Developer Says No Treatment Is Bad Treatment

October 17, 1990|By Peter Hermann | Peter Hermann,Staff writer

A dispute between a developer and the county over a $2.1 million payment for a new Odenton elementary school is headed for court.

The Halle companies has filed an $18 million lawsuit against the county, claiming it should be exempt from paying for some roads, parks and the school under the county's adequate public facilities rules.

Halle says that because the County Council voted in May against expanding the Patuxent Wastewater Treatment Plant, the company cannot build 2,000 of its planned 4,700 homes in its Seven Oaks development. Since the company has to reduce by nearly 50 percent the number of homes it builds, it shouldn't be required to pay for all the amenities it had agreed to, company officials argue.

But the county points to agreements signed by Halle promising to pay $4.7 million for the school, which will be used by children living in Seven Oaks.

Halle agreed to pay the county in three installments. The company paid $500,000 in 1989 and was to pay $2.1 million on July 1, 1990. Another payment is due next July 1. But Halle refused to pay the second installment.

Stephen Fleischman, vice president of Halle, said the company had been negotiating with the county on revising payments, but could not come to an agreement.

When Halle refused to pay, the county started to prepare a letter of credit to be sent to Halle's bank, which is a legal document guaranteeing payment. But Halle filed the suit to block the action. The company also wants back some of the money it already has paid the county. The case will be heard in County Circuit Court Oct. 24.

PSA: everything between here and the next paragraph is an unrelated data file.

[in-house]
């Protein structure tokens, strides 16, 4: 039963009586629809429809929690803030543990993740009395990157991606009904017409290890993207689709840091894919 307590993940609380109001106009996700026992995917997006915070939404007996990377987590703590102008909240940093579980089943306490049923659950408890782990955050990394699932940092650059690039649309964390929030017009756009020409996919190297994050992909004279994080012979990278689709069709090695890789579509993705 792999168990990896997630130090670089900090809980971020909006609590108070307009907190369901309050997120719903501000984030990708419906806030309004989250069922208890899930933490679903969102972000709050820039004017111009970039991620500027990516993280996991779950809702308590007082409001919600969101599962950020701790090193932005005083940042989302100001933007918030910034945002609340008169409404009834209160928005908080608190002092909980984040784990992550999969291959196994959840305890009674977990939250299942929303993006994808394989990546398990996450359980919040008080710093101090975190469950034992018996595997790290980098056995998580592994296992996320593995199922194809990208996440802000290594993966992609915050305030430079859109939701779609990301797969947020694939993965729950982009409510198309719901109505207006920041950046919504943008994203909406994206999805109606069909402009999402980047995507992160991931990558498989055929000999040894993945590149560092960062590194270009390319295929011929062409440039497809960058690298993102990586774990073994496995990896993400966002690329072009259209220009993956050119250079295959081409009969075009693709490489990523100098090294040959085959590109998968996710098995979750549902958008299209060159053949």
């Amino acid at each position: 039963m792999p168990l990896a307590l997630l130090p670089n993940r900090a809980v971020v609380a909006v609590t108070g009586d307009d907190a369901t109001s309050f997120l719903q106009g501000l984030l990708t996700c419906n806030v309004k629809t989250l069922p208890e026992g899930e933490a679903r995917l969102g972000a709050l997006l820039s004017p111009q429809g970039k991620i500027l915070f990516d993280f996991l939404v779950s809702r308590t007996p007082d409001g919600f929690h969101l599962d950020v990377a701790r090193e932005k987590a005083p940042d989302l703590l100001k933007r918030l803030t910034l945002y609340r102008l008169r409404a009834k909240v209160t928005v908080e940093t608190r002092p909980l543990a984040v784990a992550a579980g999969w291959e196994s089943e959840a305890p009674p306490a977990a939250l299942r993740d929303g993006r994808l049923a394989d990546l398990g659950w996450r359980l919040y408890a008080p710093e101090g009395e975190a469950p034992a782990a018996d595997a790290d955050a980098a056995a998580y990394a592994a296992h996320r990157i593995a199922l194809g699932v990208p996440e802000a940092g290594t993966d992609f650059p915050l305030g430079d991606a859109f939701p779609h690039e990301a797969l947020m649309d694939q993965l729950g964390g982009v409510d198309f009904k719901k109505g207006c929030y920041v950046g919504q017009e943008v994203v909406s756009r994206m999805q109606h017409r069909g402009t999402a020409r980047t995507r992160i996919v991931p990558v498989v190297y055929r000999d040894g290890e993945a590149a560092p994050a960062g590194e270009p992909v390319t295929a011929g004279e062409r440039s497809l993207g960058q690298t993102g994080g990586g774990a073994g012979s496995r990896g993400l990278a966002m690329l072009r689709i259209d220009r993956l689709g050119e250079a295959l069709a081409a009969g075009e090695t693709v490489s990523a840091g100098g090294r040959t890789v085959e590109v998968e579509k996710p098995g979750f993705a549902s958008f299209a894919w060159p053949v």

Steve LeGendre, deputy county attorney, said he was unsure exactly why Halle defaulted on the payment. "He (Fleischman) indicated to me in correspondence that there was a downturn in the market," he said.

Fleischman said he made many agreements with various county agencies, spelling out which types of public facilities amenities for which Halle would pay. "Everybody knew from day one that one agreement was not good without the other."

He said the expansion of the waste water treatment plant was part of the agreement, and since the council voted not to expand it, the agreements Halle made with the state no longer make sense.

"All we are trying to do is say that the amount of money allocated to a school should mirror the number of homes we are allowed to build," Fleischman said.

Baltimore Sun Articles
Please note the green-lined linked article text has been applied commercially without any involvement from our newsroom editors, reporters or any other editorial staff.